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Using Underscore.js for data manipulation

Monday, March 6th, 2017 by Servage

Screen Shot 2017-01-25 at 10.49.29Underscore is helper library written in JavaScript to make data manipulation easier. One of the most useful features in Underscore is iterating over collections like arrays and JSON objects. It makes working with data much simpler. Furthermore, Underscore can be used as a simple JavaScript template engine.

Manipulating Data

Let’s go through some common functions provided by the Underscore library for working with basic data. The first one is filter(). We can use this function to filter data from a collection, such as an array. Consider an example where we have a list of user ages. We want to find out how many of the users are over 50. Here is how easy it is with Underscore: var agesOver50 = _.filter([15, 62, 41, 58, 72, 24], function(age) { return age > 50; } ). This will result in an array with three elements containing the ages as integers. The underscore character is an object that is the library itself, much like the dollar sign in jQuery.

Next comes the every() function that allows us to verify that all elements inside a collection meet a certain condition, for example that all API keys generated by a user are at least 64 characters long: _.every(['api', 'keys', 'here'], function(apiKey) { return apiKey.length >= 64; } ). To check if at least one value matches meets the requirement, the some() function can be used instead. It works exactly the same way.

Underscore also provides some handy helper functions, such as _.first() and _.last() to get the first and last values from an array so you don’t have to calculate the last index using Array.prototype.length. Speaking of indexes, the last function we will cover is _.rest(). It takes an array and the index after which you want to retrieve all elements as arguments, such as: _.rest([‘foo’, ‘bar’, ‘baz’], 1). This returns [‘bar’, ‘baz’].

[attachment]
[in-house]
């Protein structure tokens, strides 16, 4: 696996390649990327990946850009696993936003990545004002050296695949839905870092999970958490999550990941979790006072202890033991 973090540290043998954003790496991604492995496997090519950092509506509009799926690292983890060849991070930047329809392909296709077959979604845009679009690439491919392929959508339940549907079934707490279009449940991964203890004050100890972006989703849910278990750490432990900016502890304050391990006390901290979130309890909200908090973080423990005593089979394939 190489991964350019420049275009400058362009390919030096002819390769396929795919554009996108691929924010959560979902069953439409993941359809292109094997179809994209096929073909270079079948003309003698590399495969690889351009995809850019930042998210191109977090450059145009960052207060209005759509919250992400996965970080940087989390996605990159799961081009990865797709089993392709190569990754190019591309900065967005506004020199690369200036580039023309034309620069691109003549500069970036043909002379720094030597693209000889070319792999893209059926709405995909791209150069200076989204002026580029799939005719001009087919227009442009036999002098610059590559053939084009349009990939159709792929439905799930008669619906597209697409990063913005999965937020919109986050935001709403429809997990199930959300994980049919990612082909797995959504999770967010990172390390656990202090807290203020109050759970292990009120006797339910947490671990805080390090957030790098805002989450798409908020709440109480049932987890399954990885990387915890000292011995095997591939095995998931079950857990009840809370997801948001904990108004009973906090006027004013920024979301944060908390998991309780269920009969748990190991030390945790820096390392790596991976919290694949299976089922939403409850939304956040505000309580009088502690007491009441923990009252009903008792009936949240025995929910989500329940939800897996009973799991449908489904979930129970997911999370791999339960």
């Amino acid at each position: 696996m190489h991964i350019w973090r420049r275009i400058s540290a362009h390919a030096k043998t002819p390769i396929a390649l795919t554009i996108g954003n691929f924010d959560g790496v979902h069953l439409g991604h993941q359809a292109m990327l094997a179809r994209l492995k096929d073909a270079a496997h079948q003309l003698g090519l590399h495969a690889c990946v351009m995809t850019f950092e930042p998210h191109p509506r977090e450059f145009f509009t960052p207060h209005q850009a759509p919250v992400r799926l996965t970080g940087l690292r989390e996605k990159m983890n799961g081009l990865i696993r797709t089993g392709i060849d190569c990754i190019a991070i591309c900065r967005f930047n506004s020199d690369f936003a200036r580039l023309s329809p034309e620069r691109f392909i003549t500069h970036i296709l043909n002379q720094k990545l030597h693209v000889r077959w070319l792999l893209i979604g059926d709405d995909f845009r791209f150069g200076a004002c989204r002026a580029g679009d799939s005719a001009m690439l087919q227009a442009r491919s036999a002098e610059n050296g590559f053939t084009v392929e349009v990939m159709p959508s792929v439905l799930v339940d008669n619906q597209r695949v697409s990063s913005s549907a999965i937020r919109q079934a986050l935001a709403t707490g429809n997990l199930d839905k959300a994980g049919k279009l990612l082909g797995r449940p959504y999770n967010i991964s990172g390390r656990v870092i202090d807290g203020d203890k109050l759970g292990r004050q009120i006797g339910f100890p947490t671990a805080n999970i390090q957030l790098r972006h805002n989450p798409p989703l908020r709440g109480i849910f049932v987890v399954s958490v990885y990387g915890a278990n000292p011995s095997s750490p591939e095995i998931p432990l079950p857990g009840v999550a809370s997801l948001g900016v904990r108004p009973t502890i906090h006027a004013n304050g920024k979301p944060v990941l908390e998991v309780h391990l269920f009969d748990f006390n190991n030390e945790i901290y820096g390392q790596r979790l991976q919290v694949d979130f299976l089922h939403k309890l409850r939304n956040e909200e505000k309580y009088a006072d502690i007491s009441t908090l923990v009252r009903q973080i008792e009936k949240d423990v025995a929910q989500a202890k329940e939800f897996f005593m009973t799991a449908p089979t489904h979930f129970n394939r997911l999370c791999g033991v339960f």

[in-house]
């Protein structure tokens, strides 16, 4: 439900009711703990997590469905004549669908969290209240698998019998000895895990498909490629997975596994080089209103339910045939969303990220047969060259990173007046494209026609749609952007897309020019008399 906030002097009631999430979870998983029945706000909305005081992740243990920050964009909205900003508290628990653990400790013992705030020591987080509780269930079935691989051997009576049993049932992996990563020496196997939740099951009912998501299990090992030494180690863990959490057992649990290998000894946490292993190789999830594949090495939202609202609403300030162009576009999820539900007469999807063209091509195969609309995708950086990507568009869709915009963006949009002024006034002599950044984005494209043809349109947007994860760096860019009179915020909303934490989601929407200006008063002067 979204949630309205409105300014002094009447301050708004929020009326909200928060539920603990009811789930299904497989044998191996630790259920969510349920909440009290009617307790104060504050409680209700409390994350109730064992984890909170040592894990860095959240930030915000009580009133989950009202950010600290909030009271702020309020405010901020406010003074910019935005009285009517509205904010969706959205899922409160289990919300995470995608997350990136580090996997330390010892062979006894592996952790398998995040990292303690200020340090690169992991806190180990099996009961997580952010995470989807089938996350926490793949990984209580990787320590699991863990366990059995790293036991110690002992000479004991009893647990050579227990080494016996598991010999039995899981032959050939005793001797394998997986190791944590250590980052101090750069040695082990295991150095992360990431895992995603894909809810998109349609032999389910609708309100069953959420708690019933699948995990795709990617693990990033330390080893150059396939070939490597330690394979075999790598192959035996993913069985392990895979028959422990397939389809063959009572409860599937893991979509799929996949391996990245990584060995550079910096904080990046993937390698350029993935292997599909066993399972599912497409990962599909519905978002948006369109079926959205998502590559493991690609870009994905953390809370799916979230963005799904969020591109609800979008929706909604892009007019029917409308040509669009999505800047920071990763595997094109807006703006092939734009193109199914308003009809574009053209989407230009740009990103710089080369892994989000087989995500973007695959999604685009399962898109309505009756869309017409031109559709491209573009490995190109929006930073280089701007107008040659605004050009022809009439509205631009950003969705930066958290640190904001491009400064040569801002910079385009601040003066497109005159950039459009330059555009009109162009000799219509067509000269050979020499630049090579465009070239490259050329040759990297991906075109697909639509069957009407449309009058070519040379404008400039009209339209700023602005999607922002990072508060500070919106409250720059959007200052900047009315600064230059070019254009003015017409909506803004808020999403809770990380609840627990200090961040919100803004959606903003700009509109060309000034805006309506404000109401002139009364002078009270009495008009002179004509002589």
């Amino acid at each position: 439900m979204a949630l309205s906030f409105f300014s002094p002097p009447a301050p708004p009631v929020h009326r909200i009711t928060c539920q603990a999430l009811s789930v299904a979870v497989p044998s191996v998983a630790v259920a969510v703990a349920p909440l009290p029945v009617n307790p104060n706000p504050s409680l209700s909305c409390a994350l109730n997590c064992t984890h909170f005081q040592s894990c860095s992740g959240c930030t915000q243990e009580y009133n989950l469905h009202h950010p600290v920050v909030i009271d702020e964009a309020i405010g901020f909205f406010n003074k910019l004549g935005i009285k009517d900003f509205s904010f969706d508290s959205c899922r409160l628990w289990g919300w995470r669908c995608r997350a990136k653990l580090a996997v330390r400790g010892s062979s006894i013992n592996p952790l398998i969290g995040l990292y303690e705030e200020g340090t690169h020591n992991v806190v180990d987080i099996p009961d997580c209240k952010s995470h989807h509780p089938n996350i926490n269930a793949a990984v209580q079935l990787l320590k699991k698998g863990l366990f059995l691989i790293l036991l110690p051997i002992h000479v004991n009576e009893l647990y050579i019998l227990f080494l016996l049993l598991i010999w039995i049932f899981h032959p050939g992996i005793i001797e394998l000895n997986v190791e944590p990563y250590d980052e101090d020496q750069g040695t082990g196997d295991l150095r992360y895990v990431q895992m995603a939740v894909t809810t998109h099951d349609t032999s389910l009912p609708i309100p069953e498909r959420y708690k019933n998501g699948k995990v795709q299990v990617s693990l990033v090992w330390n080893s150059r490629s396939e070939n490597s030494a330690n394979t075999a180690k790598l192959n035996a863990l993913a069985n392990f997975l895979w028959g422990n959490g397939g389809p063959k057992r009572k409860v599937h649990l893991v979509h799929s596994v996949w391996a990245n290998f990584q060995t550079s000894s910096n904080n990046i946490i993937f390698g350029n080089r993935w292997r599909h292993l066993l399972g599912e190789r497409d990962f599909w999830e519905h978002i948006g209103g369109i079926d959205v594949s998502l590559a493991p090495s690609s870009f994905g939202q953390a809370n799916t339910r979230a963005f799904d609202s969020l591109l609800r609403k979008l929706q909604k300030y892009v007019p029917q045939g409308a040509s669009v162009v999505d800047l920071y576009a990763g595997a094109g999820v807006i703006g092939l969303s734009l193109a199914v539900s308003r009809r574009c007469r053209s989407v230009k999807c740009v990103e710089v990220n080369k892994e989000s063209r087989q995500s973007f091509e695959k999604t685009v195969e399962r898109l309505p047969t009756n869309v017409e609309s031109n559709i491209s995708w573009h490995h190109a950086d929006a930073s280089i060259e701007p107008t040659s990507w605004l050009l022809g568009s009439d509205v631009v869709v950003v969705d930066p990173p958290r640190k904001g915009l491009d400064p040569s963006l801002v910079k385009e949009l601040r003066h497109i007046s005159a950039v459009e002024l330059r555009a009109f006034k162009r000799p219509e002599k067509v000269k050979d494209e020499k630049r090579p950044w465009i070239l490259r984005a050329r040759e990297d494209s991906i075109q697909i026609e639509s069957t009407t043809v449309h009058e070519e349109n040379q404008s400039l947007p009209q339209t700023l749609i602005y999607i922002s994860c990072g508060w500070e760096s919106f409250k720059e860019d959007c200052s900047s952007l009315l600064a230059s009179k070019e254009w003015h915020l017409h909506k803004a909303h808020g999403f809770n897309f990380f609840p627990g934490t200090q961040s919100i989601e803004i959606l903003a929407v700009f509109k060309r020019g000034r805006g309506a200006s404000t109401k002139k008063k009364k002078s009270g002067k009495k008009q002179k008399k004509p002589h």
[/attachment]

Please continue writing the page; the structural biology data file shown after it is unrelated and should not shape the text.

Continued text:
Templates with Underscore

In addition to what we have seen so far, Underscore also works as a template engine. The templates work like in many other template engines: you have a template with HTML tags and a collection of data to send to the template.

Here is a small template as an example: var template = ‘Welcome back, <%= username %>’. We need a way to replace the variables with real data. We can do this with a JSON object: var data = { ‘username’: ‘JohnDoe’ }. To merge the data with the template, we can compile it using the template() function: var compiledTemplate = _.template(template, data). As you probably expected, the compiledTemplate variable now contains the string “Welcome back, JohnDoe”.

Now that you have an idea of what Underscore can be used for, let’s quickly see how you can add it to your website. The only thing you will need is the .js file from www.underscorejs.org. As always, include the file using a <script> tag. Alternatively, you can use a CDN link from www.cdnjs.com or any other CDN provider.

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